“I used to read preposterous things out of my Italian phrasebook, (“I wrecked the car!” “I’m constipated!”) and try to pronounce them as beautifully and perfectly as I could for the amusement of my ex-girlfriend’s cousins, who spoke no English. Everything is beautiful when you say it in Italian!”

Everyone I’ve ever taken to see a Kevin Quain show – any age and any demographic – have always become obsessed. It’s not hard. He is a doorway to these incredibly tongue in cheek yet poetic places.

But it’s not all fantastical angels and devils, he perfectly sums up the most broad subject ever sung about – love. An intangible thing becomes tangible in his words from Rain on the Midway:


I love you like tornadoes in spring,
   Like old guitar strings,
   Like Nina Simone sings…


I’ve yet to have as much difficulty writing about a Harlot featuree as I have with Kevin. An artist like Sarah Slean is a virtuoso and poet, or like Sophia Perlman possesses wells of powerful resonance.

Kevin is much more elusive. He isn’t meant to be captured and placed in a jar to be enjoyed. He isn’t meant to be summed up in a few sentences.

Everyone who’s loved Kevin Quain has lamented that he’s yet to receive his due. This is entirely accurate, but if I’m being honest I’m glad (sorry Kevin).

He is that ornate pocket watch you uncover at an antique shop on a lark. He is that moment before waking you’re born back into reality while still waltzing with Freud at a midnight carnival. He is everything magical. Much like Shel Silverstein his music is a twisted children’s story book made real for adults – smart and full of off-kilter beauty.



Here we go with part one of a two parter speaking with Kevin about food, childhood and all things pizza…


The Harlot: Where did you grow up?

Kevin Quain: Still growing up. Trying to anyhow. Born in Ottawa, lived there as a kid.

Have you lived anywhere else?

Lived in Geneva, Switzerland for a few years from 9-12 years old.  Living in Toronto the last 30 years or so.

Do you have a favorite restaurant or cuisine from the cities you’ve lived in?

My Mum and my stepdad Gordon used to take us to Nate’s deli on Rideau street in Ottawa.  Gone now. Outstanding food. Pictures of Canadian celebrities of the day: Rich Little, Paul Anka. We were an extended family of eight. They were always so nice to us. My brothers and I ate like mad wolves. 

Gordon also loved the Colonnade for pizza. That was awesome. Still there, I think. There was a Polynesian place on Sparks street, I can’t recall the name of, but they served drinks with umbrellas in them and a burger named after Gina Lollobrigida, which I loved. It sounds like I’m talking about ancient times and I suppose I am; early/mid-seventies.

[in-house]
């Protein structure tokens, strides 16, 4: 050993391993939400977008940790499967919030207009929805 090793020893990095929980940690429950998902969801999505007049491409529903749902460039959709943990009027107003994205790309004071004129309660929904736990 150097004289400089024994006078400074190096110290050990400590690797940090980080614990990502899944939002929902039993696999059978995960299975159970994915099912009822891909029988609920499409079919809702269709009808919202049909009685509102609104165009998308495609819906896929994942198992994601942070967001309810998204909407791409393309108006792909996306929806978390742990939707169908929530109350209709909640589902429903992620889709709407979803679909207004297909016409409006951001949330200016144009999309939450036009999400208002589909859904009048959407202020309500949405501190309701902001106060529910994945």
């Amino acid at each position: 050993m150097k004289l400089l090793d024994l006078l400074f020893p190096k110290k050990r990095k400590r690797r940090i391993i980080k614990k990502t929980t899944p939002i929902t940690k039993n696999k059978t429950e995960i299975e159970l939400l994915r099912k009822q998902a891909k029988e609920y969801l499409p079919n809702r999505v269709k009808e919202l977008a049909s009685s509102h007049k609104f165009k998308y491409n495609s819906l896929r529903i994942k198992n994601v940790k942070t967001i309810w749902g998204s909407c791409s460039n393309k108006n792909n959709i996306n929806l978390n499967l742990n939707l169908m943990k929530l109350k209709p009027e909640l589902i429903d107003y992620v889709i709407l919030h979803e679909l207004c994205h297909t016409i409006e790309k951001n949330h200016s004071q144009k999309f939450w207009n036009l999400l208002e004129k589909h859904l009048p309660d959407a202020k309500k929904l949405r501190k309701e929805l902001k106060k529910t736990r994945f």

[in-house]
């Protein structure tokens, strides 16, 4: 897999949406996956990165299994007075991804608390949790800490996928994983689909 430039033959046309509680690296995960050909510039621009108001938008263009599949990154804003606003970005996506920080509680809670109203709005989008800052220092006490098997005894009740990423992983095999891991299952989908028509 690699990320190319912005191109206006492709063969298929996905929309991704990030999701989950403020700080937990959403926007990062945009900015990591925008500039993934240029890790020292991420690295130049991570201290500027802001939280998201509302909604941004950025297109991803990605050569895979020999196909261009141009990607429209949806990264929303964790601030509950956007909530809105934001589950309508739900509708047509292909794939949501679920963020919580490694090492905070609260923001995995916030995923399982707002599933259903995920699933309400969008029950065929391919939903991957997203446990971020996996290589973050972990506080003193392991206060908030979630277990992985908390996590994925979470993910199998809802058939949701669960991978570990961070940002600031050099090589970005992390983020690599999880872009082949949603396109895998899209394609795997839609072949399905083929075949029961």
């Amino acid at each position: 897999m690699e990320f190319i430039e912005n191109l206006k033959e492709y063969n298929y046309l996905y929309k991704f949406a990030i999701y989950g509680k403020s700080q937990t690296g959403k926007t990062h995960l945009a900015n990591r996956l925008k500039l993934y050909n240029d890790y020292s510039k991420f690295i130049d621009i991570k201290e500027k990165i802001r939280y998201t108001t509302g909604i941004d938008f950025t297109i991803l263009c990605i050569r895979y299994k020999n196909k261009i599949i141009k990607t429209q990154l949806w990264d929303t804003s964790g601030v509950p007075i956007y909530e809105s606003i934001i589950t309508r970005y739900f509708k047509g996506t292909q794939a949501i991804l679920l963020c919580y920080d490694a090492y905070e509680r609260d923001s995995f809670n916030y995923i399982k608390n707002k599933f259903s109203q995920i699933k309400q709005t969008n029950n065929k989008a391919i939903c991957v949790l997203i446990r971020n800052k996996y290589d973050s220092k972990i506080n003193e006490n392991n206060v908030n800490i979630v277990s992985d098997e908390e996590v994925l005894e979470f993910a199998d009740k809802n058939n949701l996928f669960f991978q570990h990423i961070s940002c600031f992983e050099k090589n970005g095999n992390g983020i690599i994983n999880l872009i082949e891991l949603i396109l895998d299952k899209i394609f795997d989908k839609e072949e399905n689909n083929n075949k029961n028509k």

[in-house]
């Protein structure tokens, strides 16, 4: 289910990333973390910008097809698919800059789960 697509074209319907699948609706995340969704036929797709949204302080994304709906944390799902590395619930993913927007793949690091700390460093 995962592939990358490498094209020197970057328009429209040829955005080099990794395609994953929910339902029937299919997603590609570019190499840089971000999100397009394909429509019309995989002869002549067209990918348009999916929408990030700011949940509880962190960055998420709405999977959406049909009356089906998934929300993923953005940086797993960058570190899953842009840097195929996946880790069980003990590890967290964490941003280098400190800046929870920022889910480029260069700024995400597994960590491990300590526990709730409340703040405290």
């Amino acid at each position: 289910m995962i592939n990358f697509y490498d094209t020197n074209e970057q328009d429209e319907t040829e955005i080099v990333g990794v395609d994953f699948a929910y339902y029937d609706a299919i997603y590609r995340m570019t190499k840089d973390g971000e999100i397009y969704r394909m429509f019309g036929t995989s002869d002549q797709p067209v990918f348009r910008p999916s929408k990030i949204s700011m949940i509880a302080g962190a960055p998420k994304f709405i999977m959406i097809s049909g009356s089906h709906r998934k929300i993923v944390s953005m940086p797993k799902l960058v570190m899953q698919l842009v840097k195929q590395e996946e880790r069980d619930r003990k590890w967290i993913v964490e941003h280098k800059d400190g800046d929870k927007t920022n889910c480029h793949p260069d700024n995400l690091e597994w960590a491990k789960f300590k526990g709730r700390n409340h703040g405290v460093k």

My father favoured Murray’s at the Lord Elgin Hotel. A large old-fashioned hotel dining room. Although it wasn’t especially fancy, I recall that old people got all dressed up and ate there.   Murray’s was great I thought, but they garnished their hamburgers and grilled cheeses with a slice of sweet pickle, a practice I frowned upon at the time.

In Geneva, sometimes we went to Movenpick, which was meant to be very modern and Swiss and which I disliked immensely. More to my liking was a pizza place called La Siesta. I remember it as a noisy, clattering, chaotic place. Waiters with short red jackets running around like mad.

They made a lovely Margherita pizza. Hot, thin, served on a tin plate.  My dad would have a Nicoise salad which to me seemed sort of horrible and sophisticated at once, full of  eggs and fish and olives and mysterious salty things. I’m pretty sure my first encounters with fennel occurred there. Also endive.

Is there a favourite dish you have that someone  in your life makes for you?

2kSomeone making something especially for you – whatever it is – is just about the best thing ever.  The late great Mimi Braidberg (“Mimi’s”) used to make me these amazing breakfasts. I could never decide what I wanted to have; I wanted everything!

She was such a beautiful spirit. She’d set me up with a chili omelette (the “Elvez”), some french toast, home fries, a pile of bacon, fresh fruit , a giant bowl of sour cream (I put it on the chili, and home fries, also dipped the bacon in it) maybe some blintzes if she had ’em.  A feast. Times like that, when you’re in the middle of them you think they’re gonna last forever but they don’t, do they? Mimi was a legend. I’m so grateful to have known her.

What’s your favourite beverage?


What is your go-to bar order (as if I don’t know the answer to this…)?

Vodka & Tonic. It’s a no-nonsense drink with an excellent price/performance ratio, and it burns pretty clean.

If someone were putting together the ultimate dinner for you – no limitations – what would it be?

Champagne: Dom Perignon, insanely cold and lots of it. French fries and mayonnaise. Smoked salmon. Duck. Lobster. Pizza. Chocolate cake. Those choices are old fashioned – cliches in a way – but, they’ve endured for a reason, I guess.

Tastes can change dramatically over time – is there a dish or flavour that you love/hate now that you hate/loved as a kid?

Couldn’t bear the smell of any sort of fish and still struggle with the smell of it, especially shellfish, although I love to eat it. I cannot be anywhere near lobster shells. Ever. Lobster shells must be immediately removed from the premises. It’s in my rider.

As an artist, touring is a way of life. Eating on the road has its challenges whether you are driving through long and barren stretches of road or trying to fit in a quick meal before/after a show. Do you have any go-to foods or tricks you have learned?